Whānau Ora Minister Peeni Henare will make a fourth run for the Tamaki Makaurau seat at the October elections.
He said while his nomination has yet to be confirmed by the Labour Electorate Committee, his intentions are to once again take care of business in the Supercity.
Henare has won the previous three Tamaki Makaurau elections and admits the last one in 2020, where he was up against Māori community leader John Tamihere (JT) - who stood for Te Pāti Māori - and Green co-Leader Marama Davidson, while brutal was respectful.
“At the last election, Matua JT and Marama were outstanding foe, and the campaign in my view was one of respect, because our people don’t want to see Māori arguing and denigrating Māori,” Henare told the Herald.
“Matua JT is a formidable Māori leader and despite the result of the last election, he plays a big part in the Māori space. We don’t take anything for granted.
“Having won three terms of being the Tamaki Makaurau [MP] has not been lost on me. That’s a decade of my life.
“But this is not our first campaign and we are ready to go.”
The Herald understands Henare was initially reluctant to stand and was plumping for the Labour list only. Discussions had got as far as looking for another possible Tamaki Makaurau candidate, possibly Willie Jackson. But with Jackson overseeing the entire Māori campaign and being an integral go-between for the Māori caucus and the rest of the party, Henare put up his hand, reluctantly.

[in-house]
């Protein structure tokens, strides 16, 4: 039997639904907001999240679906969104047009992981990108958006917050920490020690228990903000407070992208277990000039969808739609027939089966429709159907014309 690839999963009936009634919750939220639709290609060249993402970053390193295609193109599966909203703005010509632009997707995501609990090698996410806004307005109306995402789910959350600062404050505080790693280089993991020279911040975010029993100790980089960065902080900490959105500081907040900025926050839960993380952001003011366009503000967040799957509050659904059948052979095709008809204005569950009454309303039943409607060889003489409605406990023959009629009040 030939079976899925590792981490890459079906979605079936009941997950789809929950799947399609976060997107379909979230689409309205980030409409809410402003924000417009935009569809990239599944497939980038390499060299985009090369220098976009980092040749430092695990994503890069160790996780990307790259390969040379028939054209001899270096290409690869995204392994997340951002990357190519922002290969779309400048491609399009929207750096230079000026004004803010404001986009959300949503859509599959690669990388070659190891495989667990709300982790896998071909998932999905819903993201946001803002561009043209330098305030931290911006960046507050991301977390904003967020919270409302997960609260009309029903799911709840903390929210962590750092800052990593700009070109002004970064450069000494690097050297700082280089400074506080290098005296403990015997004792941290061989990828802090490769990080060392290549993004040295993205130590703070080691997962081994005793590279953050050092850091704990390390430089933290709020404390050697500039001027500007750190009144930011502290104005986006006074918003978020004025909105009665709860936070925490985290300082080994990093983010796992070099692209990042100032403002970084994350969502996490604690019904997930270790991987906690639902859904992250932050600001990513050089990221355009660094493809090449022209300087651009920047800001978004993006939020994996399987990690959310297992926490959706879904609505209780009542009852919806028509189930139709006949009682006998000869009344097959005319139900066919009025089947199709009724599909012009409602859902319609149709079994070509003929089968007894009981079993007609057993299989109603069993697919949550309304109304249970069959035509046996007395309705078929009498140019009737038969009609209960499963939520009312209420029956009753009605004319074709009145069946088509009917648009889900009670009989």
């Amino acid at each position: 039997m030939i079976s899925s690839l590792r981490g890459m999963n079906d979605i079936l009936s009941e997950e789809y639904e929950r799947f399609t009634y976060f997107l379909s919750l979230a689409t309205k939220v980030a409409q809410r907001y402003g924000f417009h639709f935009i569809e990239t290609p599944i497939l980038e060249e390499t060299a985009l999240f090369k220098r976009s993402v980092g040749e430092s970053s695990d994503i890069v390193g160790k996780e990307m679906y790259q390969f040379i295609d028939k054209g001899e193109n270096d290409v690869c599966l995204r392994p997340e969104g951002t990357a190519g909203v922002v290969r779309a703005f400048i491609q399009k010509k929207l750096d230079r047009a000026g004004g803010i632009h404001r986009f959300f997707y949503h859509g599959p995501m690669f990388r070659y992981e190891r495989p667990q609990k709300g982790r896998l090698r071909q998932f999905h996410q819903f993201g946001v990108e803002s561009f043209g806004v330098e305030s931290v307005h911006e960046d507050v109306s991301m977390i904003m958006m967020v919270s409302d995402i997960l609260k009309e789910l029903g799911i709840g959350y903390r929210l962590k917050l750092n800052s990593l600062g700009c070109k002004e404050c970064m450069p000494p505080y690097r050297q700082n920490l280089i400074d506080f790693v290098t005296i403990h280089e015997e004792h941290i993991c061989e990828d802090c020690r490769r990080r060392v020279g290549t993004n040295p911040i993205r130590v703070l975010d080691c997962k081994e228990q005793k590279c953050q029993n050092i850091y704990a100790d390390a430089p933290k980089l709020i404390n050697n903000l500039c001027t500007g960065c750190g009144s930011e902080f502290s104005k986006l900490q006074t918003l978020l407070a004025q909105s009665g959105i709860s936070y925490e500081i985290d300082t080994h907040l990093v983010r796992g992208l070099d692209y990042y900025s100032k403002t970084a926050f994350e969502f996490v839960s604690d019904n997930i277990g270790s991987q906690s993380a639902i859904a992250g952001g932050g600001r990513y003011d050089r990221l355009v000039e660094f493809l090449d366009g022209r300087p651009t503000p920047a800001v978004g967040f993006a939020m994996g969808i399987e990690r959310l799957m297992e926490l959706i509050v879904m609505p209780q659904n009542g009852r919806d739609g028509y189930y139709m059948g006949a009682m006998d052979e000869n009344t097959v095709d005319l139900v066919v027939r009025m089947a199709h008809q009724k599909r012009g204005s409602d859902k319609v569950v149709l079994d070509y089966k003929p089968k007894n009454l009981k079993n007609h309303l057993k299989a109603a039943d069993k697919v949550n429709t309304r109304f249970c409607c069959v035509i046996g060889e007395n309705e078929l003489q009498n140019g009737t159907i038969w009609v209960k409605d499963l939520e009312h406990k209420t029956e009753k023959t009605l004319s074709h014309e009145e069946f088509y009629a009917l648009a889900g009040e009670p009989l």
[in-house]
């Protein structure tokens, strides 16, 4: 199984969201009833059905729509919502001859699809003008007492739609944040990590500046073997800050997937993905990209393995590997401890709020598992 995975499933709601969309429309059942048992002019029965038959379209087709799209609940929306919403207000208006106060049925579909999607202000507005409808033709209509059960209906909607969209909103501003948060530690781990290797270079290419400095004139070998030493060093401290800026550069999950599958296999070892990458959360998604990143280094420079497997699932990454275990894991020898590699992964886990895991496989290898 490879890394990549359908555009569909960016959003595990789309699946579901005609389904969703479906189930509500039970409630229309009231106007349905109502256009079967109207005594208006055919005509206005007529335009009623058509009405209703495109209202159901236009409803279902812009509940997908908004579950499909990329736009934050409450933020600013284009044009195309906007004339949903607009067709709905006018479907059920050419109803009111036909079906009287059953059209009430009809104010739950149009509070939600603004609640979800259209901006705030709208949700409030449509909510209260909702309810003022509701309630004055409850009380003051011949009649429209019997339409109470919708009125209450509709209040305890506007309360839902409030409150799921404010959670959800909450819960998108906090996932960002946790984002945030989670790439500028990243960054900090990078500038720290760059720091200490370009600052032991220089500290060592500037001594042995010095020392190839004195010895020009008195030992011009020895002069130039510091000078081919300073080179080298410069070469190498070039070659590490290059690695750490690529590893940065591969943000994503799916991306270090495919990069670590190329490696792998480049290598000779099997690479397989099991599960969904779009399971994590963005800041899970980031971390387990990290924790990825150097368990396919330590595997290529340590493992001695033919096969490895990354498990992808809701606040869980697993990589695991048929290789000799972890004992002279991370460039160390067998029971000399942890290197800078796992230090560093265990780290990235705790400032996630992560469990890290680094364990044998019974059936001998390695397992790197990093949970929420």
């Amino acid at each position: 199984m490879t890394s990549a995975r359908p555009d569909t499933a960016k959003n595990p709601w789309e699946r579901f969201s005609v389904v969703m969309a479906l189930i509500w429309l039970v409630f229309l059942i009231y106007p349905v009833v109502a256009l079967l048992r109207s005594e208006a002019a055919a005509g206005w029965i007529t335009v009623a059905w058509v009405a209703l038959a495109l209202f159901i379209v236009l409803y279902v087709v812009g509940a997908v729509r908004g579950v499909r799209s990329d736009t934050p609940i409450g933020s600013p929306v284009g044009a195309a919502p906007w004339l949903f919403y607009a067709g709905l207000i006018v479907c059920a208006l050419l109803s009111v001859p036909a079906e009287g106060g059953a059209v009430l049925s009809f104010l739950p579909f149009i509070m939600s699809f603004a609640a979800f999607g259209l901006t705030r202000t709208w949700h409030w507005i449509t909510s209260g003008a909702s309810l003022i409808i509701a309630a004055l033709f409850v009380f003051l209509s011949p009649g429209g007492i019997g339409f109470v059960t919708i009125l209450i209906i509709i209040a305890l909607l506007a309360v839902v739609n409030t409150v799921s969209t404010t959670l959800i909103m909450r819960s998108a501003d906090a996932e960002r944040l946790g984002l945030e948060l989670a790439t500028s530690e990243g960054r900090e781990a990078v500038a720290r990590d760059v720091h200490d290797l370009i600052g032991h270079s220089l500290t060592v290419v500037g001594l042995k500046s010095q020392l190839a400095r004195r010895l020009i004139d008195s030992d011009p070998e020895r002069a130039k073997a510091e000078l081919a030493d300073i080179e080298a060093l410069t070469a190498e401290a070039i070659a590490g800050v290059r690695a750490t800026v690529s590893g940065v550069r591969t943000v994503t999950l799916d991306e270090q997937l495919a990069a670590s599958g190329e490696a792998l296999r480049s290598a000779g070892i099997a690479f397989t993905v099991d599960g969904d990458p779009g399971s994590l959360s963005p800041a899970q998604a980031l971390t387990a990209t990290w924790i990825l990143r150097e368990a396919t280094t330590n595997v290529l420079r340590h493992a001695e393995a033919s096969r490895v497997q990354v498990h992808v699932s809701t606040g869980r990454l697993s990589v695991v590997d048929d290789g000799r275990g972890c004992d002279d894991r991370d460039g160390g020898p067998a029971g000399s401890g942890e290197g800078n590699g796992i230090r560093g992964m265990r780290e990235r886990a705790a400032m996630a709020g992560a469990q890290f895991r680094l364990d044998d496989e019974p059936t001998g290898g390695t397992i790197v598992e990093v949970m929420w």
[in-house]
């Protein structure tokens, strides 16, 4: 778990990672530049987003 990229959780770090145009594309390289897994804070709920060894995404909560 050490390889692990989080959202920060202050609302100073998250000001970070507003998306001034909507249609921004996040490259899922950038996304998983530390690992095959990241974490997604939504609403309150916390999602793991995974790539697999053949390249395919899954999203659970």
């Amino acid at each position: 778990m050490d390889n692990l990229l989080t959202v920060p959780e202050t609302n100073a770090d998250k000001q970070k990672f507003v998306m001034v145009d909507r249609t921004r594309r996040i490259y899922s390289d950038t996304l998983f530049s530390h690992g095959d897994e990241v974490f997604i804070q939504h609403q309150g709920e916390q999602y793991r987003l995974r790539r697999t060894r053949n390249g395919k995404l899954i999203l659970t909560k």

Te Pāti Māori have nominated Manurewa Marae CEO Natasha Kemp as its candidate for Tamaki Makaurau.
Henare said it will be interesting to see who the Nats put up.
“National have indicated they will stand people in the Māori seats and I’m interested in the dynamics of the Māori seats - whether that galvanises a potential coalition of Labour-Green and Te Pāti Māori.
“I’m excited about that potential coalition. We have worked with the Greens for two terms and I think its quite an exciting prospect to have our brother Rawiri [Waititi] and the whānau from the Māori Party involved, it will only make our Māori voice stronger.
“I think its a good thing and it’s an exciting prospect.”
Meanwhile, the Herald understands Labour Party internal polling of Māori electorates has Te Pāti Māori safe in the seats of Waiariki - held by Te Pāti Māori co-leader Rawiri Waititi and also in Te Tai Hauāuru, where Waititi’s co-leader Debbie Ngarewa-Packer stood at the last election and lost narrowly to Adrian Rurawhe.
With Rurawhe opting for the Labour list only, Te Pāti Māori have the opportunity of taking two - or three - electorate seats, and pulling in a possible four more MPs off its list.